Published on 04/08/09

March rain soaks Georgia’s drought

By Pam Knox
University of Georgia

While temperatures were near normal for March in Georgia, rainfall was well above normal, according to data collected by the National Weather Service. Precipitation was below normal only along the state’s northern and southern borders and east-central area.

During the month, Atlanta received 7.13 inches (1.75 inch above normal), Athens 7.05 (2.06 inches above normal), Columbus 12.70 inches (6.95 inches above normal), Macon 7.78 inches (2.88 inches above normal), Savannah 2.84 inches (1.16 inches below normal), Alma 8.20 inches (3.40 inches above normal), Brunswick 3.61 inches (0.32 inches below normal) and Augusta 4.38 inches (0.23 inches below normal).

Georgia volunteer observers with the national Community Collaborative Rain, Hail and Snow Network reported that the largest one-day rain amount was 7.15 inches on March 29 in Miller County in southwest Georgia. Other observers in the region reported 6 inches on that date in Albany and Tifton.

Observers reported snow early in the month as a low pressure area moved through southern Georgia, bringing wintry conditions to the northern part of the state. A band of snow fell along a line from Columbus to Toccoa with the heaviest amounts, over 8 inches, falling northeast of Athens.

Several temperature records were tied during the month. Athens tied a record high of 84 degrees Fahrenheit on March 9. Savannah tied its record of 26 F on March 4 and 5.

Most NWS stations reported mean temperatures a half of a degree above normal for the month. Macon reported the highest above-normal departure at 1 F. Alma reported the lowest below-normal departure at 1.6 F.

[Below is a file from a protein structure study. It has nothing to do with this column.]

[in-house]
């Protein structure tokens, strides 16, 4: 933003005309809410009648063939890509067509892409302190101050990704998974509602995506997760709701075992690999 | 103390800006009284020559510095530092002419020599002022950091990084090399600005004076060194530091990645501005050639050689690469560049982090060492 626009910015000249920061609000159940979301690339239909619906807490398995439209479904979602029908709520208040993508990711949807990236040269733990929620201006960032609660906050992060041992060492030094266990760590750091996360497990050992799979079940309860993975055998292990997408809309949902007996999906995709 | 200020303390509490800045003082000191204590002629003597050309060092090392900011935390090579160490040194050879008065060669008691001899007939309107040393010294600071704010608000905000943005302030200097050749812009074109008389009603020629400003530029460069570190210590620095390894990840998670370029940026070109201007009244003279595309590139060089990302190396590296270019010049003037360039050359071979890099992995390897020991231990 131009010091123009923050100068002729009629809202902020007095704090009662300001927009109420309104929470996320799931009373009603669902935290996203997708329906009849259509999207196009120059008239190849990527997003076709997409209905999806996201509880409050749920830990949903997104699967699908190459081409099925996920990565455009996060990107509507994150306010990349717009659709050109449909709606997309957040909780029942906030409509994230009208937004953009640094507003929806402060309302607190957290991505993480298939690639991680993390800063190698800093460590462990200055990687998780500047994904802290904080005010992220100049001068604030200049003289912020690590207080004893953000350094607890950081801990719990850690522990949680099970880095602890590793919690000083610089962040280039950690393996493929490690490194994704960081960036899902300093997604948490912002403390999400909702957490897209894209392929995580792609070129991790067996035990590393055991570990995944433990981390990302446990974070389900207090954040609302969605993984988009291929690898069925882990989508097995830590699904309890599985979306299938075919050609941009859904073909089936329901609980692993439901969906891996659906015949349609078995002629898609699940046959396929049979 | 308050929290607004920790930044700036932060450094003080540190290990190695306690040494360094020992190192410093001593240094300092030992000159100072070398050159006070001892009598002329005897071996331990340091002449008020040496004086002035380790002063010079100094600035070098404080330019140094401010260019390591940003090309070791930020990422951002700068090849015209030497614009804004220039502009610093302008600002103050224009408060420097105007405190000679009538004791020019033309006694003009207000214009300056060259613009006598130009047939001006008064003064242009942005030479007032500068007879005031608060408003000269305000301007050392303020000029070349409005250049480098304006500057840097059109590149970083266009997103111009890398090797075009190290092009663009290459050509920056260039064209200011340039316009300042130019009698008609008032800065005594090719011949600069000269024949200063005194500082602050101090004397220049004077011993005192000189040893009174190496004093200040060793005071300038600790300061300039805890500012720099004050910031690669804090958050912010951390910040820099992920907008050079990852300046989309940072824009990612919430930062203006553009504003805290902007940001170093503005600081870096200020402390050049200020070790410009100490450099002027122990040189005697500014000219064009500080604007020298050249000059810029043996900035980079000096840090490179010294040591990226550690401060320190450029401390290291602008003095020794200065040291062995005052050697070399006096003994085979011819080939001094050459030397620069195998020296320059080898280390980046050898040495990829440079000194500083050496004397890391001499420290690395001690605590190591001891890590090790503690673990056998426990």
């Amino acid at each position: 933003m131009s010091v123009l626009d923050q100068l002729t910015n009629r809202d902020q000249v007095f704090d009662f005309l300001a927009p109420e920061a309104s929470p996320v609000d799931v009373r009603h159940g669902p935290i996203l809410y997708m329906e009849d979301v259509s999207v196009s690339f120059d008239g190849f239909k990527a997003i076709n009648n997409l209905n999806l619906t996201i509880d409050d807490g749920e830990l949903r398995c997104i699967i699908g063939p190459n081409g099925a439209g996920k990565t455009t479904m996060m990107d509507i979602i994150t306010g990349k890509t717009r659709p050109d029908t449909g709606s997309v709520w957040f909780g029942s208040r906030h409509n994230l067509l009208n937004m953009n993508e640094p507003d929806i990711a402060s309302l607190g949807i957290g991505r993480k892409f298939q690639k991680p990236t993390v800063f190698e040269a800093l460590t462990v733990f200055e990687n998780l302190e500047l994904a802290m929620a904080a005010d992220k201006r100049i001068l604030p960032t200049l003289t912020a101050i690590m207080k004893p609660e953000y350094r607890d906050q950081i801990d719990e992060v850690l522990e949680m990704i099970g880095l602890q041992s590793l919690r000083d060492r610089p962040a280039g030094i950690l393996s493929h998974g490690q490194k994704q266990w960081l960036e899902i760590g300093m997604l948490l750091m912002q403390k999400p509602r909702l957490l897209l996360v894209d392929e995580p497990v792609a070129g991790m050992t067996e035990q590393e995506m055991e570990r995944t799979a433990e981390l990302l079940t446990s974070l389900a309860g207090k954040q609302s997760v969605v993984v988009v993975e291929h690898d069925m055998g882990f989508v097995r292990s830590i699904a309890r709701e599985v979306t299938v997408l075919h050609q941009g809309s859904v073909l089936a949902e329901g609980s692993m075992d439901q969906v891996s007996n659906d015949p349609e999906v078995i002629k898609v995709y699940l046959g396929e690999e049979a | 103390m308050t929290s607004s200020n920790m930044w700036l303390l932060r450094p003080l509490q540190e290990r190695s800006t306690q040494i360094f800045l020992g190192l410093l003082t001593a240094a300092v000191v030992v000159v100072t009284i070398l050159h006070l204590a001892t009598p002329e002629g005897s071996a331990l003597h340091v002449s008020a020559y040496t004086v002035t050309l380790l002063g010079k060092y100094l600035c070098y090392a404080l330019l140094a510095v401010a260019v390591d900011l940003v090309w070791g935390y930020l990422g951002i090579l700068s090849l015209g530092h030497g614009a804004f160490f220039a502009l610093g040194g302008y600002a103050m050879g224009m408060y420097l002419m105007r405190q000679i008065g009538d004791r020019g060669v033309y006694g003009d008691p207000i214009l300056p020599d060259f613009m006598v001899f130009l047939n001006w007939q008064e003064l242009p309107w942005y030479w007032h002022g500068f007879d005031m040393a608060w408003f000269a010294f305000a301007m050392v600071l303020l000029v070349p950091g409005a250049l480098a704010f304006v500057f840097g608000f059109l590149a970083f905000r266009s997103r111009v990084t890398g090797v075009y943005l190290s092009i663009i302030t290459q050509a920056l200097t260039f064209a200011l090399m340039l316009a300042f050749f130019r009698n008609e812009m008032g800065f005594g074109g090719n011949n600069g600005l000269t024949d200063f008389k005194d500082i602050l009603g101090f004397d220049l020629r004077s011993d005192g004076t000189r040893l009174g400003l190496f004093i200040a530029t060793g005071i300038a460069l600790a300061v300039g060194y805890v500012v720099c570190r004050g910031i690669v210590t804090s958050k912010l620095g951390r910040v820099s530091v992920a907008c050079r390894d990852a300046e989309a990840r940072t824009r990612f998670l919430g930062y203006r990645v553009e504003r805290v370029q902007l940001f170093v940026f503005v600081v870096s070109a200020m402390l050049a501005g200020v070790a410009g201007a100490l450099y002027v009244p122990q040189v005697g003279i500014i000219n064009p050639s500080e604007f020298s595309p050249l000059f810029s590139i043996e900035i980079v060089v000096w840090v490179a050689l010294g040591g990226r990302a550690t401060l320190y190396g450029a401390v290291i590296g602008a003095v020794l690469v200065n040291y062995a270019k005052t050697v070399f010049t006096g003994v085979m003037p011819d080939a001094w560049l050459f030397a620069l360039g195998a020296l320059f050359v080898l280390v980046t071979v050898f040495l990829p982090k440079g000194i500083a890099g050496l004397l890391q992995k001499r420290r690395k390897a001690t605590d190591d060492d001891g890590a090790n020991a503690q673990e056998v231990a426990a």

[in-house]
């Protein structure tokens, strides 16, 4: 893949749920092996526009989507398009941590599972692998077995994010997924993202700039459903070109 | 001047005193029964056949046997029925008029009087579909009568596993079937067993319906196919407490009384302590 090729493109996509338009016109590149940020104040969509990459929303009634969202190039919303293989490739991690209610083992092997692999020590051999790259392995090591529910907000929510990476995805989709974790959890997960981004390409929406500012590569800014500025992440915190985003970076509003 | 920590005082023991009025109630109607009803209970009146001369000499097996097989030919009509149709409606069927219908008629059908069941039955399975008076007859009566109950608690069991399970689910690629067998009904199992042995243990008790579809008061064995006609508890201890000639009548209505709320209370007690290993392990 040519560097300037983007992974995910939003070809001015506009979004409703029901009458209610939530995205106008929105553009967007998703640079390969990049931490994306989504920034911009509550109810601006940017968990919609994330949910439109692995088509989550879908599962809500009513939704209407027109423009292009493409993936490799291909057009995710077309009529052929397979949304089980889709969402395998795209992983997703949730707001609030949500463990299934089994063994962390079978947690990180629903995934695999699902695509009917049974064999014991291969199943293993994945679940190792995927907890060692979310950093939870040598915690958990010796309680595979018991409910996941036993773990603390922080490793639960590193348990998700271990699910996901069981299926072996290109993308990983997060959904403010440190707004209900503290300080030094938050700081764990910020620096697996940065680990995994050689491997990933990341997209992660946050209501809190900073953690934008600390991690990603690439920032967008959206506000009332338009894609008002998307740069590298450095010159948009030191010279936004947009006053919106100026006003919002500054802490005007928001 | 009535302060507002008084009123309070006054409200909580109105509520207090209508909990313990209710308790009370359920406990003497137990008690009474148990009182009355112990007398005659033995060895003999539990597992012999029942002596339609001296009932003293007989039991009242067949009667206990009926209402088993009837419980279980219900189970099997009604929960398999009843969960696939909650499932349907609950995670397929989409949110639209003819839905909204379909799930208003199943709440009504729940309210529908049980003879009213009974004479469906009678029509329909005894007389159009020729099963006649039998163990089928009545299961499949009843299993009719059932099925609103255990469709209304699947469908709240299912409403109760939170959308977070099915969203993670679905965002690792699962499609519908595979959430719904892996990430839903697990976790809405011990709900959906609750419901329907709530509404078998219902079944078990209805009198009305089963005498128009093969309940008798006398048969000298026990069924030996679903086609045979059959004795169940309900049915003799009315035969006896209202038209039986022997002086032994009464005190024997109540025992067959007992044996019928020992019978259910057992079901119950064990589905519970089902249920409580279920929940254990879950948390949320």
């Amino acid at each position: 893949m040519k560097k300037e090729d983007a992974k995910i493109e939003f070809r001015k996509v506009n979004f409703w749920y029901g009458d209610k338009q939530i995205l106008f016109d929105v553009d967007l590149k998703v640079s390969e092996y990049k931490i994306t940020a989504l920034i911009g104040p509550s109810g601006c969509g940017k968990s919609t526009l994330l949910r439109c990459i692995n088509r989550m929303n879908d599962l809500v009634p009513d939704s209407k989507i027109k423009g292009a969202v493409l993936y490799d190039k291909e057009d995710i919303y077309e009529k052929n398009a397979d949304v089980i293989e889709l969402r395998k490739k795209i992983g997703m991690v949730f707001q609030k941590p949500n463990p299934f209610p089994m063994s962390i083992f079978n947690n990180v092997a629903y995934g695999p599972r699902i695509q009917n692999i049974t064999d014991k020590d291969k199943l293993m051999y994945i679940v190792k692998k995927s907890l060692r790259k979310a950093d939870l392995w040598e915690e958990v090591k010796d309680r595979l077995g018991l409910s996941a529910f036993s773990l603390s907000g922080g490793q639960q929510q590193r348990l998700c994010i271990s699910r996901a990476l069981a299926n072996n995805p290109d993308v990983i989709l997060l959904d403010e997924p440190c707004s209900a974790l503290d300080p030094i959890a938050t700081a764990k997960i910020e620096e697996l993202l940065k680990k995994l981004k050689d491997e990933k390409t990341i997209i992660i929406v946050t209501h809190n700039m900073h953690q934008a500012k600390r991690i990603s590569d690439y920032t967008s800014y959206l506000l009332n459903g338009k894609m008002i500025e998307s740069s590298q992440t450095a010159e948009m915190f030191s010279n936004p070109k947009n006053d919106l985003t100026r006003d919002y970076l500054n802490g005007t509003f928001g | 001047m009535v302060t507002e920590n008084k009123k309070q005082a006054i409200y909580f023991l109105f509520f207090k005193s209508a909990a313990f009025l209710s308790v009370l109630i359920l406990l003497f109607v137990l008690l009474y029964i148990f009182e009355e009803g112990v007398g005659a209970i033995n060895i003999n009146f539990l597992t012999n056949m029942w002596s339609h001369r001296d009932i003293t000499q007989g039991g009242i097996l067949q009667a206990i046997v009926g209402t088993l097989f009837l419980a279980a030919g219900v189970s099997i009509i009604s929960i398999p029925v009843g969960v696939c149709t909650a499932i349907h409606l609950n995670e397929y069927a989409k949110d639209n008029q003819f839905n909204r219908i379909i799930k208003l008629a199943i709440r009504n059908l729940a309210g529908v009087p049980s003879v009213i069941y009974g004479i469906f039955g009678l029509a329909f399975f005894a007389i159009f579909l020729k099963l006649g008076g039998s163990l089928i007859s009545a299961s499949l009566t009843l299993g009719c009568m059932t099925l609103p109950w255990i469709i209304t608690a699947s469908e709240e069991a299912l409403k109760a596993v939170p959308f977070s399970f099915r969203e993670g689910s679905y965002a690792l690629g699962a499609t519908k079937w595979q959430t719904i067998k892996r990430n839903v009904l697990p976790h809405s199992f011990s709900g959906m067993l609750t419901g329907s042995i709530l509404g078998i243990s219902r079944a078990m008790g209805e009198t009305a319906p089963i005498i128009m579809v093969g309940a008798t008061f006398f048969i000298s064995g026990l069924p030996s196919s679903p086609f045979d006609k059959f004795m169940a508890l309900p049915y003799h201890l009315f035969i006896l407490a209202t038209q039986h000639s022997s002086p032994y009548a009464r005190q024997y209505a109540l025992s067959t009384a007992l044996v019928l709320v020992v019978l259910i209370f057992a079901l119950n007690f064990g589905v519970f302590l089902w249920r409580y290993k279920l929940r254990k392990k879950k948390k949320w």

Severe weather hit the state several times in March. On March 15, a weak tornado was reported near Putnam in Marion County.

On March 26 and 27, scattered fallen trees, small hail and building damage occurred while a stationary front was located over central Georgia.

On March 28, widespread severe weather occurred in southern and central Georgia. Weak tornadoes were seen in Miller and Dooly counties, along with hail up to 1.25 inches in diameter and scattered wind damage. Heavy rains contributed to local flooding.

Due to the heavy rainfall across most of Georgia, drought levels in many parts of the state were reduced or eliminated. The exceptions to this reduction were the Lake Lanier and Lake Hartwell watersheds and parts of southeastern Georgia, where rainfall in March was below normal.

For more weather information, go to the Web site

Pam Knox is the director of the UGA Weather Network and serves as an agricultural climatologist with the Department of Crop and Soil Sciences.